Vincent Kompany's selection for Belgium - having missed eight weeks of football at Manchester City - has shed a new light on the club versus country debate, believes Iain Strachan
By IAIN STRACHAN
Vincent Kompany's decision to play for Belgium last Wednesday after missing two months of Manchester City's season may represent a turning point in the battle between club and country.
Manchester United veteran Rio Ferdinand made headlines when he pulled out of Roy Hodgson's England squad to preserve his fragile body, before jetting off to Qatar to appear as a television pundit.
But it is perhaps the case of Kompany which warrants closer inspection.
Having been sidelined since February with a lingering calf problem, watching on as City effectively conceded the title to Manchester United, no-one expected the commanding centre-back to play any part in last week's Fifa World Cup qualifiers.
But as is the custom in this age of disingenuous club managers and distrustful national associations - see previous instances of Sergio Aguero and others flying across the world to prove their ill-health in person - Kompany was obliged to present himself for inspection by the Belgian FA's doctors during the international break.
Having been denied the use of his best defender for eight weeks, Mancini understandably expected little more than a cursory examination followed by a brief for the player to continue his rehab back in Manchester.
So imagine the Italian's surprise when Kompany not only remained with the Belgium squad, but played out the full 90 minutes of a 1-0 win over Macedonia in Brussels on Tuesday.
As the organisation which pays Kompany's substantial wages, City can be forgiven for expecting the player to put the interests of his employers first, with Mancini unequivocal on the issue.
"I knew he was joining up and asked him to stay here for treatment," the City manager [pictured above] said on Thursday.
"It is right that he should go and meet with the Belgium medical people, but then he should come back.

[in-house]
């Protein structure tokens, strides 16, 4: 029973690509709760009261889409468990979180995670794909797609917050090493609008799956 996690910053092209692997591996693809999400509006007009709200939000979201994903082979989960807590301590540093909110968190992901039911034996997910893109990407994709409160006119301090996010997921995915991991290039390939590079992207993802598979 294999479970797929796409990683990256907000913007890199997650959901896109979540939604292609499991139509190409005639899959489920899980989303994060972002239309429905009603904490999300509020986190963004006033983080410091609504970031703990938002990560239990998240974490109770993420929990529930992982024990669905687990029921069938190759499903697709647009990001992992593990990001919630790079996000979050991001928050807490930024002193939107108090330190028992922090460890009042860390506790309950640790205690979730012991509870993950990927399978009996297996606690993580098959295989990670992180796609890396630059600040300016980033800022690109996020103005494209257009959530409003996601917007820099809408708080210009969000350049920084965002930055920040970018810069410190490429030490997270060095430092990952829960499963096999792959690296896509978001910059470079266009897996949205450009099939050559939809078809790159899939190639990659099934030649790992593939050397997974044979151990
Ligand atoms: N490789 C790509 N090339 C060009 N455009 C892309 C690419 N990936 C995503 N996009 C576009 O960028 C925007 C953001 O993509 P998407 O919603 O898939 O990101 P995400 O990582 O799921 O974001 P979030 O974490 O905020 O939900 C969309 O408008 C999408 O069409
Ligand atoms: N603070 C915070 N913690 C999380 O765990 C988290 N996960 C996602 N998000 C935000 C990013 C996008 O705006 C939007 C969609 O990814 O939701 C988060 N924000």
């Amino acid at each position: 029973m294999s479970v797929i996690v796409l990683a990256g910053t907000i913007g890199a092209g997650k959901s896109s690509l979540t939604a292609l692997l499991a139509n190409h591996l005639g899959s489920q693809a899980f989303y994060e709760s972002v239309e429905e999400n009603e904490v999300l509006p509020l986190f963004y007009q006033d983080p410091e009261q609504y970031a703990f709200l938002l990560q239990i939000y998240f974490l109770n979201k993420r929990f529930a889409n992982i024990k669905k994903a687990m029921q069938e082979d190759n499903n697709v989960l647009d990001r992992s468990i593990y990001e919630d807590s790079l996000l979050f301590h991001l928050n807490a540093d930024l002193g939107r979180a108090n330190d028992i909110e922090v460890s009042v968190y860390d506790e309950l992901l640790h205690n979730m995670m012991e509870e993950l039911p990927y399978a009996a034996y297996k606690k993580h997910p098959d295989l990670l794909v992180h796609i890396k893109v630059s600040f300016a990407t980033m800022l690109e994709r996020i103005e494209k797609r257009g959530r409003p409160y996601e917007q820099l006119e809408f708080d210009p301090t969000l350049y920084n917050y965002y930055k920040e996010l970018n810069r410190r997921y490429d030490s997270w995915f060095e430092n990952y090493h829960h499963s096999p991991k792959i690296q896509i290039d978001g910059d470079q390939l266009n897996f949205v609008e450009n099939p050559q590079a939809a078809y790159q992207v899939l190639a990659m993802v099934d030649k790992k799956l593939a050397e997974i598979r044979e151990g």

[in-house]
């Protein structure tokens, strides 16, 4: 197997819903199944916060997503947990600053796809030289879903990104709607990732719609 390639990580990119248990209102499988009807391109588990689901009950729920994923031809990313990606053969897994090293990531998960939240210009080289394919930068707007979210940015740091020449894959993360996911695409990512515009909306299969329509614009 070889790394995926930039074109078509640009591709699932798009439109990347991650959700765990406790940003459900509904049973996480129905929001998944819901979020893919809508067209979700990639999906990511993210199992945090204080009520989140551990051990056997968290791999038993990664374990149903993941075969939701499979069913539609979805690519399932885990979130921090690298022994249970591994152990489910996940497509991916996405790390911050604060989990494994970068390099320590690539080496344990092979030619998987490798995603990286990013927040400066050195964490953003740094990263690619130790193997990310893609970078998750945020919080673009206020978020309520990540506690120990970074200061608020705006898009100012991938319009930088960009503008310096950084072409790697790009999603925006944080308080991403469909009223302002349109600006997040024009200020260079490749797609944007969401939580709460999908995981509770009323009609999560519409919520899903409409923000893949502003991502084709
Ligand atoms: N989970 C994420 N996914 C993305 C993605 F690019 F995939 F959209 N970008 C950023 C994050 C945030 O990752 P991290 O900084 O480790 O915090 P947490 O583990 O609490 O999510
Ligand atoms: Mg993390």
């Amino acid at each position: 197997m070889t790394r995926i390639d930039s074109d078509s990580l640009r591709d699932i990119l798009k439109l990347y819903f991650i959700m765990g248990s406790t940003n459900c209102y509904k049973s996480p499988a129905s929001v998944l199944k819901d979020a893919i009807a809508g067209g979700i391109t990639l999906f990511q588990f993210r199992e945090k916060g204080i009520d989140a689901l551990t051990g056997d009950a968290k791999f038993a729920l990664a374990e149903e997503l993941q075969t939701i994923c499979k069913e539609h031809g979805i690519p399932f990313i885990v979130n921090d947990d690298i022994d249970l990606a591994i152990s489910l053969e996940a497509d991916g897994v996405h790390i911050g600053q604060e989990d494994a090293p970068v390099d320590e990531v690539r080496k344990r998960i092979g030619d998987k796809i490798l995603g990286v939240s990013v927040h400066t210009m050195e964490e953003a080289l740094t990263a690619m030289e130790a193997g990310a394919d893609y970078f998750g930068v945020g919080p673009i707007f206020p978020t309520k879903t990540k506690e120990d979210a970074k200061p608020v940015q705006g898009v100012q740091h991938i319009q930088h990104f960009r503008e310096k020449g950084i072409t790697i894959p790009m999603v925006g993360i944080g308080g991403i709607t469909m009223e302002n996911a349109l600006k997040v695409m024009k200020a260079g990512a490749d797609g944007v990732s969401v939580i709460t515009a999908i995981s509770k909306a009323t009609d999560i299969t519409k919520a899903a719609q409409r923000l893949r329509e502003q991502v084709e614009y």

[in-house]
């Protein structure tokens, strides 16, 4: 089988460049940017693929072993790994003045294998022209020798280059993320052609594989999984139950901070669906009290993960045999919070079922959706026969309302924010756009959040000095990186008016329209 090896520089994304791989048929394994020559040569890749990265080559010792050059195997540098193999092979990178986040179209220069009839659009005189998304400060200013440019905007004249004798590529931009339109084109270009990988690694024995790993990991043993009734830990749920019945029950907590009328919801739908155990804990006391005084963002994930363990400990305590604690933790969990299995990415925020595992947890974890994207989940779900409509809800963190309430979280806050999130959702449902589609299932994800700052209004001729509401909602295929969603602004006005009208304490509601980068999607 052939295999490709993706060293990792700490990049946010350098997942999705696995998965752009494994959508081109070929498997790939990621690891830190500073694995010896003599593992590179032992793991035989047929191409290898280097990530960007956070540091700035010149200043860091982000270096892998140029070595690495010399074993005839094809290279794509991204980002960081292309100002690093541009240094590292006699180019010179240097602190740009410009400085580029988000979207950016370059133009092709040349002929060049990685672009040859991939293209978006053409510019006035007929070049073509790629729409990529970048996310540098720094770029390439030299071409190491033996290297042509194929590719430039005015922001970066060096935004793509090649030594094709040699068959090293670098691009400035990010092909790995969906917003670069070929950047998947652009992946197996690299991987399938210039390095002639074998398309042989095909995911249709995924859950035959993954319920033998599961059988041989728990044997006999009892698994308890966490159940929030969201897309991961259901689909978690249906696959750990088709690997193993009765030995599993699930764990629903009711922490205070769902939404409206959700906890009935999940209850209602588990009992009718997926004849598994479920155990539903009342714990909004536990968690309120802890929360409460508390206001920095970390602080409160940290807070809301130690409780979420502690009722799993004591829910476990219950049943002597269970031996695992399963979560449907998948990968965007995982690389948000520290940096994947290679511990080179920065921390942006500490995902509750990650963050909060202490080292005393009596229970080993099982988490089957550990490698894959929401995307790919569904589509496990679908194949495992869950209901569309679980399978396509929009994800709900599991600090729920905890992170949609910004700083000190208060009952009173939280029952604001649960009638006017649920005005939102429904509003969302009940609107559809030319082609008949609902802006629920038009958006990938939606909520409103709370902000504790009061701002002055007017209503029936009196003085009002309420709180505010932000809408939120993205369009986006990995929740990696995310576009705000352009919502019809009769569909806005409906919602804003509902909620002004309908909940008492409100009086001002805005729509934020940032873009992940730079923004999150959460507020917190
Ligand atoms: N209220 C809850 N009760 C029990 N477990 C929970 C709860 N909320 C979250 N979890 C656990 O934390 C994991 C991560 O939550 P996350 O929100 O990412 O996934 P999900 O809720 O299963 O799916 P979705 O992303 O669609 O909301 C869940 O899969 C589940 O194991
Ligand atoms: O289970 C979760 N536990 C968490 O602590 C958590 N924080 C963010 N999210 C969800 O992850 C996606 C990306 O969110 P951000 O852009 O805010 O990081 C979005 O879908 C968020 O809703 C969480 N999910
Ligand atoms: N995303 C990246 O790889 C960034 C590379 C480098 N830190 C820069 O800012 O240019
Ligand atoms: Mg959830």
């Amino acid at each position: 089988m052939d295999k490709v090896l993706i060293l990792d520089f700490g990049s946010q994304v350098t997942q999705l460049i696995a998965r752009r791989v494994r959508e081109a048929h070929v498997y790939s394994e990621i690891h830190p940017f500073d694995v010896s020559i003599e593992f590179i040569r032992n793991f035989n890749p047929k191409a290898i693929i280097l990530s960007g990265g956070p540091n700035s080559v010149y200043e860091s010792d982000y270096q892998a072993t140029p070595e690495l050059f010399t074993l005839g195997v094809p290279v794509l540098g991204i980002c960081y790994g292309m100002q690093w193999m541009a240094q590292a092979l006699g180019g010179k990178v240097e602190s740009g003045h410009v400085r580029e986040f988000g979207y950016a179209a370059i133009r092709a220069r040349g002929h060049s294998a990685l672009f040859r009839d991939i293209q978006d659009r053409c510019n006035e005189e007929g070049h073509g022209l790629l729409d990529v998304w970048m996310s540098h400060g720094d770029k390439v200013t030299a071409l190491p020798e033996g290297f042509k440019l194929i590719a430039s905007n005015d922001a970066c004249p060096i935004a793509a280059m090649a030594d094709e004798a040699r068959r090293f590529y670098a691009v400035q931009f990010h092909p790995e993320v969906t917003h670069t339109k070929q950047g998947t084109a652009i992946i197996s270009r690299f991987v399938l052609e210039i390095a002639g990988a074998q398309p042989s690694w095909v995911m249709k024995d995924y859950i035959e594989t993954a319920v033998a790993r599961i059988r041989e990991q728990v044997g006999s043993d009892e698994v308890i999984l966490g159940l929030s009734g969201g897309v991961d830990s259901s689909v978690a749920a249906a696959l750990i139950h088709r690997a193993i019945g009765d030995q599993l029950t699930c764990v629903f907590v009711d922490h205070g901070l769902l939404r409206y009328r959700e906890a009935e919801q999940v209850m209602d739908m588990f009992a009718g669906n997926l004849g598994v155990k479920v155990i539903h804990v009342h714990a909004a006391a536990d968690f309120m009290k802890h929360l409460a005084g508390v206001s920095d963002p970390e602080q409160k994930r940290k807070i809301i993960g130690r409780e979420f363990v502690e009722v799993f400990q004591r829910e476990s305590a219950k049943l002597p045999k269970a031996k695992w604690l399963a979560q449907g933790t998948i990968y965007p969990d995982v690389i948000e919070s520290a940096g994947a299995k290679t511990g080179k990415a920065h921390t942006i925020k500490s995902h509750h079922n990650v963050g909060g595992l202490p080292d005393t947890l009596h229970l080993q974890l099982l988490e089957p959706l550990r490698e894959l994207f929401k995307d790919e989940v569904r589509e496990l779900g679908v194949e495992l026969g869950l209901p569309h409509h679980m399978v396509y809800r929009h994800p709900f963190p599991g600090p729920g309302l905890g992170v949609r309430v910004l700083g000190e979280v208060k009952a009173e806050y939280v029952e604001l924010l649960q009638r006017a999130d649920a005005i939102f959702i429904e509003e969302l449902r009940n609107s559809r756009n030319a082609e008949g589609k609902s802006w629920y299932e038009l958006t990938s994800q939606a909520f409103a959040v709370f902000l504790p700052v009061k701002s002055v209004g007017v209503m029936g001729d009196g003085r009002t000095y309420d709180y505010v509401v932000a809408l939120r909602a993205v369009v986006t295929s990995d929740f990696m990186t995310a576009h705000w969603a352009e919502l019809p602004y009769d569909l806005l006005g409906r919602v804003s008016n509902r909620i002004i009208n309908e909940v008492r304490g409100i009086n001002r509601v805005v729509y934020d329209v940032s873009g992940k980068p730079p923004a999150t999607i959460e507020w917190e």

"I expected that he wouldn't play, and that he would be back after one or two days. Instead, he played for 90 minutes and now we don't know his condition. The calf is a difficult injury and we don't know if he will be OK or not."
"Sometimes players should understand that the club is more important.
"I didn't want him to play because it was a risk, and for us the next two months are really important."
But in the context of City's season, it is difficult to agree with Mancini.
Out of the Champions League and 15 points behind United in the Premier League, the team have relatively little to play for.
Barring a major collapse, they will almost certainly qualify automatically for the Champions League next season, while the FA Cup, still up for grabs, is little more than a consolation prize for the big boys.
By comparison, Belgium are involved in a fierce battle to reach their first major tournament since 2002.
Marc Wilmots' team lead Group A of Uefa qualifying on goal difference from Croatia after both teams took six points apiece from their last two matches.
League championships and elite European competition may be the pinnacle of a player's career at club level, but there is surely no greater honour than leading your country out at the World Cup finals.
As the captain of a wonderfully talented Belgium side, that is exactly what is in store for Kompany next year, but only if he and his team-mates can secure a ticket to Brazil.
At 26, Kompany can realistically expect no more than two further opportunities to reach another World Cup if Belgium fall short of a spot in next year's showcase.
With no intention of letting this opportunity pass him by, the former Anderlecht man - evidently nearing full fitness - opted to incur Mancini and City's displeasure rather than give up his place in the national team.
Following more than a decade of club managers leaning on players to scale back their international commitments, perhaps the tide could soon be turning.
After all, if incidents like last week's result in an eventual erosion of trust between Kompany and his employers, one of Europe's best defenders will have no shortage of suitors queuing up for his services.
So if City value Kompany, they may have to allow him - and others - some leeway to fulfil their international ambitions, or risk losing them to more flexible competitors.
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